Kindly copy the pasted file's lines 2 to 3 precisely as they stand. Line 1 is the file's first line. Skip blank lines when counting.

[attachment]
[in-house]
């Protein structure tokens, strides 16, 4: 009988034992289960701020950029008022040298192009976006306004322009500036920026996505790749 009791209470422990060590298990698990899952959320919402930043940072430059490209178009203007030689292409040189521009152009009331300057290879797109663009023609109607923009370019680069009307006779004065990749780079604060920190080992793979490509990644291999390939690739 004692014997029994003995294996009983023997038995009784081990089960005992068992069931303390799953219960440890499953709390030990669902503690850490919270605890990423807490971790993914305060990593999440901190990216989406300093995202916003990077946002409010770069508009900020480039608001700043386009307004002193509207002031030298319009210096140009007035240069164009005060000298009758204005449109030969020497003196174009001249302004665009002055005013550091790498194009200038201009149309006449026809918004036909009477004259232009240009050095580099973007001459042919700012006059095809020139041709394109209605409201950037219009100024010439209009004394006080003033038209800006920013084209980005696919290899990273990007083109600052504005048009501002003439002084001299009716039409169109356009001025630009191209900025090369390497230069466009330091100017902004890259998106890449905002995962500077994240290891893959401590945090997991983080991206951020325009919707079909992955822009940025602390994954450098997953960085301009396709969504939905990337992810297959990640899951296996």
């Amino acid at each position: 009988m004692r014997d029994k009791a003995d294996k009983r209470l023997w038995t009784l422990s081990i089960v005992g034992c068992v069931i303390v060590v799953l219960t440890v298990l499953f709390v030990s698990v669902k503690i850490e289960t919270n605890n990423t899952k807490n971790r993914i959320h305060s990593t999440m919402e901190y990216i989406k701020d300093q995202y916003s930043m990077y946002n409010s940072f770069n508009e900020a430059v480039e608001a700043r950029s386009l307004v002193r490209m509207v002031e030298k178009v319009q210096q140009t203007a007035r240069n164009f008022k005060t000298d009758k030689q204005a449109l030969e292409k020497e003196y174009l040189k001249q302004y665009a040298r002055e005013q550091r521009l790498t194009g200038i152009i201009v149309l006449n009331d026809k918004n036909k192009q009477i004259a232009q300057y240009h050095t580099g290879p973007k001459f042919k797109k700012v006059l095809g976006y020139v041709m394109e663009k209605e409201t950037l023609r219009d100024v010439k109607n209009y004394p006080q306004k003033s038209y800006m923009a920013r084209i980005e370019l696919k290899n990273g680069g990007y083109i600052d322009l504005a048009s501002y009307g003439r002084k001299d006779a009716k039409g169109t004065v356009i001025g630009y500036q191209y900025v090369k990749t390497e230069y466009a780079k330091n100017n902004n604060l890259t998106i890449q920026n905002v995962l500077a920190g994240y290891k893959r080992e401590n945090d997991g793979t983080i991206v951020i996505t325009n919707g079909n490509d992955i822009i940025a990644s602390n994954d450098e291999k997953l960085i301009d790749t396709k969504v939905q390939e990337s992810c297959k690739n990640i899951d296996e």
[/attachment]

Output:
């Protein structure tokens, strides 16, 4: 009988034992289960701020950029008022040298192009976006306004322009500036920026996505790749 009791209470422990060590298990698990899952959320919402930043940072430059490209178009203007030689292409040189521009152009009331300057290879797109663009023609109607923009370019680069009307006779004065990749780079604060920190080992793979490509990644291999390939690739 004692014997029994003995294996009983023997038995009784081990089960005992068992069931303390799953219960440890499953709390030990669902503690850490919270605890990423807490971790993914305060990593999440901190990216989406300093995202916003990077946002409010770069508009900020480039608001700043386009307004002193509207002031030298319009210096140009007035240069164009005060000298009758204005449109030969020497003196174009001249302004665009002055005013550091790498194009200038201009149309006449026809918004036909009477004259232009240009050095580099973007001459042919700012006059095809020139041709394109209605409201950037219009100024010439209009004394006080003033038209800006920013084209980005696919290899990273990007083109600052504005048009501002003439002084001299009716039409169109356009001025630009191209900025090369390497230069466009330091100017902004890259998106890449905002995962500077994240290891893959401590945090997991983080991206951020325009919707079909992955822009940025602390994954450098997953960085301009396709969504939905990337992810297959990640899951296996």
């Amino acid at each position: 009988m004692r014997d029994k009791a003995d294996k009983r209470l023997w038995t009784l422990s081990i089960v005992g034992c068992v069931i303390v060590v799953l219960t440890v298990l499953f709390v030990s698990v669902k503690i850490e289960t919270n605890n990423t899952k807490n971790r993914i959320h305060s990593t999440m919402e901190y990216i989406k701020d300093q995202y916003s930043m990077y946002n409010s940072f770069n508009e900020a430059v480039e608001a700043r950029s386009l307004v002193r490209m509207v002031e030298k178009v319009q210096q140009t203007a007035r240069n164009f008022k005060t000298d009758k030689q204005a449109l030969e292409k020497e003196y174009l040189k001249q302004y665009a040298r002055e005013q550091r521009l790498t194009g200038i152009i201009v149309l006449n009331d026809k918004n036909k192009q009477i004259a232009q300057y240009h050095t580099g290879p973007k001459f042919k797109k700012v006059l095809g976006y020139v041709m394109e663009k209605e409201t950037l023609r219009d100024v010439k109607n209009y004394p006080q306004k003033s038209y800006m923009a920013r084209i980005e370019l696919k290899n990273g680069g990007y083109i600052d322009l504005a048009s501002y009307g003439r002084k001299d006779a009716k039409g169109t004065v356009i001025g630009y500036q191209y900025v090369k990749t390497e230069y466009a780079k330091n100017n902004n604060l890259t998106i890449q920026n905002v995962l500077a920190g994240y290891k893959r080992e401590n945090d997991g793979t983080i991206v951020i996505t325009n919707g079909n490509d992955i822009i940025a990644s602390n994954d450098e291999k997953l960085i301009d790749t396709k969504v939905q390939e990337s992810c297959k690739n990640i899951d296996e």